Jacob’s Pillow Dance Festival
Ballet du Grand Théâtre de Genève
Ted Shawn Theatre
June 23, 2011
Review by Anna Rogovoy
(BECKET, Mass., June 23, 2011) – The curtain rose on the U.S. premiere of Joelle Bouvier’s Romeo and Juliet last night in the Ted Shawn Theatre at Jacob’s Pillow to reveal a single figure. A man, tall and bare-chested in a floor-length black skirt, began to turn in a circle around himself, grazing the floor of the stage with the end of a long pole which he slowly raised over his head. Did his circular arc of movement represent the nature of life, with its cycles of birth, growth, and death? Perhaps, but it was certainly evocative of the way in which Shakespeare’s classic tale of lovers torn apart by obstinately and arbitrarily warring families continues and will continue to be applicable throughout the years. It was a transfixing image, one that immediately established the power of what was to come: a mesmerizing reconfiguration of one of the world’s oldest tales of love and loss.
Ballet du Grand Théâtre de Genève, more commonly and simply referred to as Ballet Genève, is comprised of 22 dancers, each unique, all delightful in their simultaneous fluidity and precision. Throughout the evening-length work, ensemble sequences flourished, working with a vocabulary not only of jumps and turns, but also of subtle shifts of weight which influenced the extension of an arm or the step of a foot. This sequential way of moving looked beautifully natural on these dancers, whose classical training is never forgotten, merely utilized differently.
The inter-family conflict in this work is portrayed through elegant yet decidedly combative partnering, first between the men and women of the company. The women leap into the air, are caught by the men, and slip to the ground in defeat. Later, Mercutio and Tybalt (Nathanaël Marie and Loris Bonani) face off in a phenomenal duel combining elements of actual pantomimed fighting, competitive street dance, and intensely physical partnering reminiscent of contact improvisation. The dancers, always beautiful, become fearsome. Fearsome, too, is a haunting scene early on in the work where Romeo (Damiano Artale) and Juliet (Madeline Wong) are manipulated to and fro across the stage by the company (representing their respective families). The pushing and pulling of their bodies symbolizes not only Shakespeare’s scripted struggle of love versus familial obligation, but also the struggles that individuals continue to face in reconciling the decisions and preferences of their loved ones with their own beliefs and ideals.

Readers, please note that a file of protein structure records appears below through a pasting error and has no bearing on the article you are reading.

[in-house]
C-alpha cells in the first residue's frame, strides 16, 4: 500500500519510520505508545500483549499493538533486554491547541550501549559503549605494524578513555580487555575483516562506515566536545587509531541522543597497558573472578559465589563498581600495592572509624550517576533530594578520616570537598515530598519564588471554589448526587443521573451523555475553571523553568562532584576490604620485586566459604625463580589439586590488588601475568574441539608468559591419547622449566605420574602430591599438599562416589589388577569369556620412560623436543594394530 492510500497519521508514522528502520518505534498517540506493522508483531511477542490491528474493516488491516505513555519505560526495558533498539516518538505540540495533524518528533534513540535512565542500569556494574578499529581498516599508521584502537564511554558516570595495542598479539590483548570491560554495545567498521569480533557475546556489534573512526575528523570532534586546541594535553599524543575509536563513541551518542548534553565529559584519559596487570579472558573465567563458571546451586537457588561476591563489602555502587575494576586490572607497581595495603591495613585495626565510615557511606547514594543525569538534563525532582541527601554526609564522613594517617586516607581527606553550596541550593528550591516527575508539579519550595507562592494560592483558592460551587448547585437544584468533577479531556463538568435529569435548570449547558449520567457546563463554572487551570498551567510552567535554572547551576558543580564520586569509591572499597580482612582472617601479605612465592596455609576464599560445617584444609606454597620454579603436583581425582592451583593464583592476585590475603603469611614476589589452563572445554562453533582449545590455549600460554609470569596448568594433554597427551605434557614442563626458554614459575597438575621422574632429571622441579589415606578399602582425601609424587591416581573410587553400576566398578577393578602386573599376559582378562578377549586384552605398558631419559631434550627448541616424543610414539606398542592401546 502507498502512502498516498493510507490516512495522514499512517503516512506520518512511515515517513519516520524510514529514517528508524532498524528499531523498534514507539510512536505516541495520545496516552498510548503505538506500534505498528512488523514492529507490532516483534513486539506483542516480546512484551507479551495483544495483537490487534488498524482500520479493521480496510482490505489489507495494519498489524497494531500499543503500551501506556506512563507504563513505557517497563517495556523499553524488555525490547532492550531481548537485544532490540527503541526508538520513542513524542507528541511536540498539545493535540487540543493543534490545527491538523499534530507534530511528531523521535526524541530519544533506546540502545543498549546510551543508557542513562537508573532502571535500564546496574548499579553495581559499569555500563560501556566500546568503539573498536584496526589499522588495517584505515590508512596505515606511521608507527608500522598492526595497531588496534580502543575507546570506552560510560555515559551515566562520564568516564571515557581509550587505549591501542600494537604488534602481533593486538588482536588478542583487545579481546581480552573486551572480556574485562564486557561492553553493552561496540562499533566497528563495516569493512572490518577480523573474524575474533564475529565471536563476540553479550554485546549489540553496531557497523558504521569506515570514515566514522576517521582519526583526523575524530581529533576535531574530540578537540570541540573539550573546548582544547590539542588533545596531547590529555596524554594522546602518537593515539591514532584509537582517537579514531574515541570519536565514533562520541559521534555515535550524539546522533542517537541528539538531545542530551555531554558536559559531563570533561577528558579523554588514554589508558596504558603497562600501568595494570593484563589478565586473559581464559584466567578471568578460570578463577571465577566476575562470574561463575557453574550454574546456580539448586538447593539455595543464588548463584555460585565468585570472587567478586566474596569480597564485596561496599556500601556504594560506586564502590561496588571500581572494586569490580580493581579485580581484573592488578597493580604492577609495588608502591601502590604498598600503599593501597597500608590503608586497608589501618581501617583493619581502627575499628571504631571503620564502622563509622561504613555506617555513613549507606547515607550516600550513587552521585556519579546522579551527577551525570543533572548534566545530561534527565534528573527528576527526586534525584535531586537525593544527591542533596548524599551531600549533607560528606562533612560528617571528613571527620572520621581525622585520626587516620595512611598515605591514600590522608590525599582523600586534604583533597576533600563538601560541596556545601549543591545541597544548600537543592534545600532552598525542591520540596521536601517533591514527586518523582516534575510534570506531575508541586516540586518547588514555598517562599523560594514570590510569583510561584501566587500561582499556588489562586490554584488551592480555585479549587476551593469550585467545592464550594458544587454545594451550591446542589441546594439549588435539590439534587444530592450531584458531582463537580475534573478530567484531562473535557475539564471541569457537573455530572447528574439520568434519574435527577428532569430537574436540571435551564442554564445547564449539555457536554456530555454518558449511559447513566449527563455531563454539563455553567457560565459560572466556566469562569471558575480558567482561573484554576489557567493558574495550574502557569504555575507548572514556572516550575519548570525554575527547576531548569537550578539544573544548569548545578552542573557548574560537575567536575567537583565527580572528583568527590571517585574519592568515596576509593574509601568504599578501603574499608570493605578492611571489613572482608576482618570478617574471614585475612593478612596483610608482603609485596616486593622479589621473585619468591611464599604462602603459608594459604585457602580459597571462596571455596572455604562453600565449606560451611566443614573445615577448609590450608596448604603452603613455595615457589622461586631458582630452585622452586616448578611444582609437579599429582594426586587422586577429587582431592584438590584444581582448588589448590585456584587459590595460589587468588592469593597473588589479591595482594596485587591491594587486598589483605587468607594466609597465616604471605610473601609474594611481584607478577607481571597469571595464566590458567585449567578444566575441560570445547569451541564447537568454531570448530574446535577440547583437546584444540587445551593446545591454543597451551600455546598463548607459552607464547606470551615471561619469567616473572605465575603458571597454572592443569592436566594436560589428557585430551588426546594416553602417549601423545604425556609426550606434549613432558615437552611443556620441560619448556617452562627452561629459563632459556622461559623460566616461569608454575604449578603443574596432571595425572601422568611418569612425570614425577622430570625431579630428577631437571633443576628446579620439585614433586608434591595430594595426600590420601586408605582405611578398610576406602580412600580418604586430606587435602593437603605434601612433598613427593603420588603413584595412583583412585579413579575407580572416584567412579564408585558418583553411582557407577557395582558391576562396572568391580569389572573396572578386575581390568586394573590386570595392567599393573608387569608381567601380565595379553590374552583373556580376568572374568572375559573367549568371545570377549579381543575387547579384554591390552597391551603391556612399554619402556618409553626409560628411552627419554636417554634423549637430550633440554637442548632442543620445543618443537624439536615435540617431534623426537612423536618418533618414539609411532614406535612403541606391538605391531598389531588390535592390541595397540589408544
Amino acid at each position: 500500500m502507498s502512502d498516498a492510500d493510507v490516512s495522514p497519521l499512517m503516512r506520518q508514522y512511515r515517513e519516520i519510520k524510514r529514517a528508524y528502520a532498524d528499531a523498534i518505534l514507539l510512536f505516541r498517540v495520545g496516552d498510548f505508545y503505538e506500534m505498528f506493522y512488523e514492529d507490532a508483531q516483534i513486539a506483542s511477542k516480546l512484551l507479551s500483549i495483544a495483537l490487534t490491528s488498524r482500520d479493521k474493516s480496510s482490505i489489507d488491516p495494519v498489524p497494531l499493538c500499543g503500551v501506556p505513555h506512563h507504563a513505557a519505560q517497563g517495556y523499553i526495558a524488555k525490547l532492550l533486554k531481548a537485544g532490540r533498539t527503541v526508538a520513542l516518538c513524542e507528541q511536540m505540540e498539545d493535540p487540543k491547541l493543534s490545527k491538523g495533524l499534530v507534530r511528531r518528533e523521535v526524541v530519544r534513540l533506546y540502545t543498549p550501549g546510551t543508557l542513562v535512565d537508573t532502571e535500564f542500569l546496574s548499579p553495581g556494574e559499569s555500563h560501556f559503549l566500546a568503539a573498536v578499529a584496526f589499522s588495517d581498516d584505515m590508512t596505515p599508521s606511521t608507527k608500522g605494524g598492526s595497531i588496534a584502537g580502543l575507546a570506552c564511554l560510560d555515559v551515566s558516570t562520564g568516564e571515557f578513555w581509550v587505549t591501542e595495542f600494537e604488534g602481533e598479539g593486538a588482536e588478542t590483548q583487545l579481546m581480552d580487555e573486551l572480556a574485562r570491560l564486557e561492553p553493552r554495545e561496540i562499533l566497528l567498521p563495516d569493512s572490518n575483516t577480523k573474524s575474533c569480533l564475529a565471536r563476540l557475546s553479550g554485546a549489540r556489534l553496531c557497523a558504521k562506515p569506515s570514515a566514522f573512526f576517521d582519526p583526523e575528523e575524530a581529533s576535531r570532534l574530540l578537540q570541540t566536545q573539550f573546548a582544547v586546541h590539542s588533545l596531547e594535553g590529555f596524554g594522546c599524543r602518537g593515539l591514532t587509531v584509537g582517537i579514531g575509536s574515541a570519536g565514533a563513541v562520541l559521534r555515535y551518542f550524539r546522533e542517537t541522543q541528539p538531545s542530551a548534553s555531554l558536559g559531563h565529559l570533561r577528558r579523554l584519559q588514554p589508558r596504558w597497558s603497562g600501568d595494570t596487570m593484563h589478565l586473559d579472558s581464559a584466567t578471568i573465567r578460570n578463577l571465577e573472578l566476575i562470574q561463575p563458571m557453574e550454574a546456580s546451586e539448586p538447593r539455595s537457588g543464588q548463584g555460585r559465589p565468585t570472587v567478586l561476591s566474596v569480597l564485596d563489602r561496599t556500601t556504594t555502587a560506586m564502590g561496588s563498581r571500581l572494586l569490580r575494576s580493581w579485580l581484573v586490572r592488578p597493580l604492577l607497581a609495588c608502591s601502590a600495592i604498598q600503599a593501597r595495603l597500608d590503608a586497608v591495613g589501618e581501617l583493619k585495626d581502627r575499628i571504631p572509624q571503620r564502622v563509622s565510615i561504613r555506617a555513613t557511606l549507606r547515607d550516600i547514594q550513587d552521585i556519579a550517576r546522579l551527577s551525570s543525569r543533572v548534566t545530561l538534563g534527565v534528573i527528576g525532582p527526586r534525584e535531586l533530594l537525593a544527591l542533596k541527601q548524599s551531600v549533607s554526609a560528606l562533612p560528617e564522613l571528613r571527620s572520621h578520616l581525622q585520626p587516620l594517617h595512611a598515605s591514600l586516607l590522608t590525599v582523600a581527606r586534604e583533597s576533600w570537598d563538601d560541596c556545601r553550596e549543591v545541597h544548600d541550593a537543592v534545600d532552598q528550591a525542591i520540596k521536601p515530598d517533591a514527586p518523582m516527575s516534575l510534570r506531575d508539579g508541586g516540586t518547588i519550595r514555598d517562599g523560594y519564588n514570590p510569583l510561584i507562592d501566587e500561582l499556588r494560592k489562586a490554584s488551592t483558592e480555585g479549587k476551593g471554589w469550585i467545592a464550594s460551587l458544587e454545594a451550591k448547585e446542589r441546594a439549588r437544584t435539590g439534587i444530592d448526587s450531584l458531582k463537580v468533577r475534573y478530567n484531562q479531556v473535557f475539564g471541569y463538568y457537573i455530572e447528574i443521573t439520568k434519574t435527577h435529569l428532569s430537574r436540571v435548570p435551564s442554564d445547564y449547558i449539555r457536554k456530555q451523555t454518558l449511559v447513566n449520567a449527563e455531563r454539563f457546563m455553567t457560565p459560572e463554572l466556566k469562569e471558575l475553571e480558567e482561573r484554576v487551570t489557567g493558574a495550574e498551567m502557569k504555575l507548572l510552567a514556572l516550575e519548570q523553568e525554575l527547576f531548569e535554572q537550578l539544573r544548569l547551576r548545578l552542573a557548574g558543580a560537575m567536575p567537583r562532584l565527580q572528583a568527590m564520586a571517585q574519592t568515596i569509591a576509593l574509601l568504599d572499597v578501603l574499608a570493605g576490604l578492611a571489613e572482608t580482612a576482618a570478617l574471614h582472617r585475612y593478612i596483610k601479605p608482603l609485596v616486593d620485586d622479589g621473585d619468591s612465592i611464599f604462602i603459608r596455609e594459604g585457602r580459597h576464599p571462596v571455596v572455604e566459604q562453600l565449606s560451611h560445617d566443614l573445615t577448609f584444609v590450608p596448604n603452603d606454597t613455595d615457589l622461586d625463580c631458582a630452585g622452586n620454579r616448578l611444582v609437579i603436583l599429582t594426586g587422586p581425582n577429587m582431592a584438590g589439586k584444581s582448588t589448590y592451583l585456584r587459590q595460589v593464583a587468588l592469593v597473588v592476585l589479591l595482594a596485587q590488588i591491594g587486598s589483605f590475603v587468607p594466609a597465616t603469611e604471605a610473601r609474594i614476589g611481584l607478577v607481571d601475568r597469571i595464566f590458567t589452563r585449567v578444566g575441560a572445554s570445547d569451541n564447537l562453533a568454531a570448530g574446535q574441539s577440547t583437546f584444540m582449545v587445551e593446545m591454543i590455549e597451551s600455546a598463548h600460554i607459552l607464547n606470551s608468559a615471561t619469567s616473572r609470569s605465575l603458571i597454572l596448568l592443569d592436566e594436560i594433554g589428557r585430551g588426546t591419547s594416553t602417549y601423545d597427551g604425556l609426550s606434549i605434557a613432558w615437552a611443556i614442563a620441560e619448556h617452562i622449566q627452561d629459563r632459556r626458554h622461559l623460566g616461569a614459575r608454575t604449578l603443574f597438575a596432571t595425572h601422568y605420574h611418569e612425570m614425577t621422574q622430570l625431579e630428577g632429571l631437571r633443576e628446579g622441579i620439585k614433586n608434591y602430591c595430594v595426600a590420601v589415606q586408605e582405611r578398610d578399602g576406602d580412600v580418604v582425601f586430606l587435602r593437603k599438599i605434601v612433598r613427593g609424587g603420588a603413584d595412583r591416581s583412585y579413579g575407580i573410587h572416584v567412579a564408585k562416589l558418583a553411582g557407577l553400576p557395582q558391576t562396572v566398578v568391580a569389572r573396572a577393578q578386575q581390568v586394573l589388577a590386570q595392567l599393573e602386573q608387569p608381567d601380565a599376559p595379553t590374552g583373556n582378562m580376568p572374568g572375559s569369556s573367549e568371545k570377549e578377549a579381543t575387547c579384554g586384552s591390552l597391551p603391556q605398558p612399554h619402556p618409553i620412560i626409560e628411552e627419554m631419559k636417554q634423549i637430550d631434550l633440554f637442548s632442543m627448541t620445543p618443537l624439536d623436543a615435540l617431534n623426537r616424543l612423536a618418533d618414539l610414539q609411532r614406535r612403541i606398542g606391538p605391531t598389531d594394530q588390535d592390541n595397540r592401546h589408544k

In the way that a dramatic actress playing the role of Juliet would make choices to develop her character over the course of the play, Wong shapes an arc of emotional range in her dancing of Juliet. In her first solo she is absolutely buoyant, airborne in a series of leaps and suspended, floating balances. In the lovers’ first pas de deux, her airiness is subdued slightly, affected by the gravity and importance of the situation. She and Artale — an excellent pairing — are sensitive to each others’ touch and timing, delicate in their handlings. In the pas de deux after Tybalt’s death, her internal opposition manifests itself as she repeatedly throws herself into Artale’s arms, climbs up his body, and pushes herself off of his shoulders. Both have found a new weight to their movements, and their grief is palpable.
Wong, surrounded by women in black, enters the tomb where her life will end, and they bourrée and float their arms together, reminiscent of the Wilis in Giselle. The women leave and she dances alone, without any of the innocent, youthful vigor of her first solo. Artale enters to find her prone body and lifts her as he has previously done, without response. The pas de deux between the lovers after Juliet’s feigned death is touching in its tenderness and surprising in Wong’s ability to hold her body at once limp and poised. After Artale softly collapses to the floor, Wong stands and looks at him for several moments before sitting down again. She does not go to him, or dance a “second” suicide, but we understand immediately that this is the end.
What Bouvier has essentially created with this new Romeo and Juliet is a story ballet, but without the story as we know it — and without much conventional ballet. Sections of the familiar narrative are absent (what happened to Juliet’s arranged engagement to Paris?) and several of Shakespeare’s characters never materialize (the heads of the two families are Mercutio and Tybalt rather than the lovers’ parents, and there is no Friar Tuck to perform a wedding ceremony). Bouvier has stripped everything down, creating movement which, while technically challenging, innovative, and incredibly beautiful, never feels forced, and a plot consisting of only the most integral events. It is as if she were leaving it up to the viewer to decide the specifics of who these two people are, what defines them, and what draws them simultaneously together and apart; and, of course, these are the questions which make this story timelessly relevant.
Anna Rogovoy is dance critic for The Rogovoy Report. She studies dance, literature, and writing at Bennington College.